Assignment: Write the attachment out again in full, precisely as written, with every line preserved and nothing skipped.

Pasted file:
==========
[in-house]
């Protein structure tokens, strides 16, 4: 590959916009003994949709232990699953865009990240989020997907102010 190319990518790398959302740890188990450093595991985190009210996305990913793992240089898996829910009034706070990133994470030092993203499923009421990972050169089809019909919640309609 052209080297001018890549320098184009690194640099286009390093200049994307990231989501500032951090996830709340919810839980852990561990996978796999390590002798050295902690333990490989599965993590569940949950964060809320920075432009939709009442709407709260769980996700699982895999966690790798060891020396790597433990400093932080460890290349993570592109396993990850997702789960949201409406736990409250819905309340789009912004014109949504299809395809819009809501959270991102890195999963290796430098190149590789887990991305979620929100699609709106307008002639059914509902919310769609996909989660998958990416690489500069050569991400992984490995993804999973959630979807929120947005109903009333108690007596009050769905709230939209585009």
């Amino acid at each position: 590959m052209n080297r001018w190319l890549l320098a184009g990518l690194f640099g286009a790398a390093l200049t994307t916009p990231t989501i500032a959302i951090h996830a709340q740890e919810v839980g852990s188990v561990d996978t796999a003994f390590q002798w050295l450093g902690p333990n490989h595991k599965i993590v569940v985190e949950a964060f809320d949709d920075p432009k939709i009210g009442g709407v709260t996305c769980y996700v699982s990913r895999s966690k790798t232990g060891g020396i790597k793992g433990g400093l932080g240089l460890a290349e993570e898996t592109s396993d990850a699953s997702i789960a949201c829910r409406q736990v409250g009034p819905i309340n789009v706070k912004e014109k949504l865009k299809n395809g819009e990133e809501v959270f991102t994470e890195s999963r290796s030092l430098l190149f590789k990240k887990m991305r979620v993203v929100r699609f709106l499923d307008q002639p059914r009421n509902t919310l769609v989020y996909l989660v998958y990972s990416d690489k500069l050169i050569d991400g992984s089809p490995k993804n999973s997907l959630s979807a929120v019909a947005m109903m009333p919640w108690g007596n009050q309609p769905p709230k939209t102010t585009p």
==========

[in-house]
């Protein structure tokens, strides 16, 4: 590959916009003994949709232990699953865009990240989020997907102010 190319990518790398959302740890188990450093595991985190009210996305990913793992240089898996829910009034706070990133994470030092993203499923009421990972050169089809019909919640309609 052209080297001018890549320098184009690194640099286009390093200049994307990231989501500032951090996830709340919810839980852990561990996978796999390590002798050295902690333990490989599965993590569940949950964060809320920075432009939709009442709407709260769980996700699982895999966690790798060891020396790597433990400093932080460890290349993570592109396993990850997702789960949201409406736990409250819905309340789009912004014109949504299809395809819009809501959270991102890195999963290796430098190149590789887990991305979620929100699609709106307008002639059914509902919310769609996909989660998958990416690489500069050569991400992984490995993804999973959630979807929120947005109903009333108690007596009050769905709230939209585009």
């Amino acid at each position: 590959m052209n080297r001018w190319l890549l320098a184009g990518l690194f640099g286009a790398a390093l200049t994307t916009p990231t989501i500032a959302i951090h996830a709340q740890e919810v839980g852990s188990v561990d996978t796999a003994f390590q002798w050295l450093g902690p333990n490989h595991k599965i993590v569940v985190e949950a964060f809320d949709d920075p432009k939709i009210g009442g709407v709260t996305c769980y996700v699982s990913r895999s966690k790798t232990g060891g020396i790597k793992g433990g400093l932080g240089l460890a290349e993570e898996t592109s396993d990850a699953s997702i789960a949201c829910r409406q736990v409250g009034p819905i309340n789009v706070k912004e014109k949504l865009k299809n395809g819009e990133e809501v959270f991102t994470e890195s999963r290796s030092l430098l190149f590789k990240k887990m991305r979620v993203v929100r699609f709106l499923d307008q002639p059914r009421n509902t919310l769609v989020y996909l989660v998958y990972s990416d690489k500069l050169i050569d991400g992984s089809p490995k993804n999973s997907l959630s979807a929120v019909a947005m109903m009333p919640w108690g007596n009050q309609p769905p709230k939209t102010t585009p």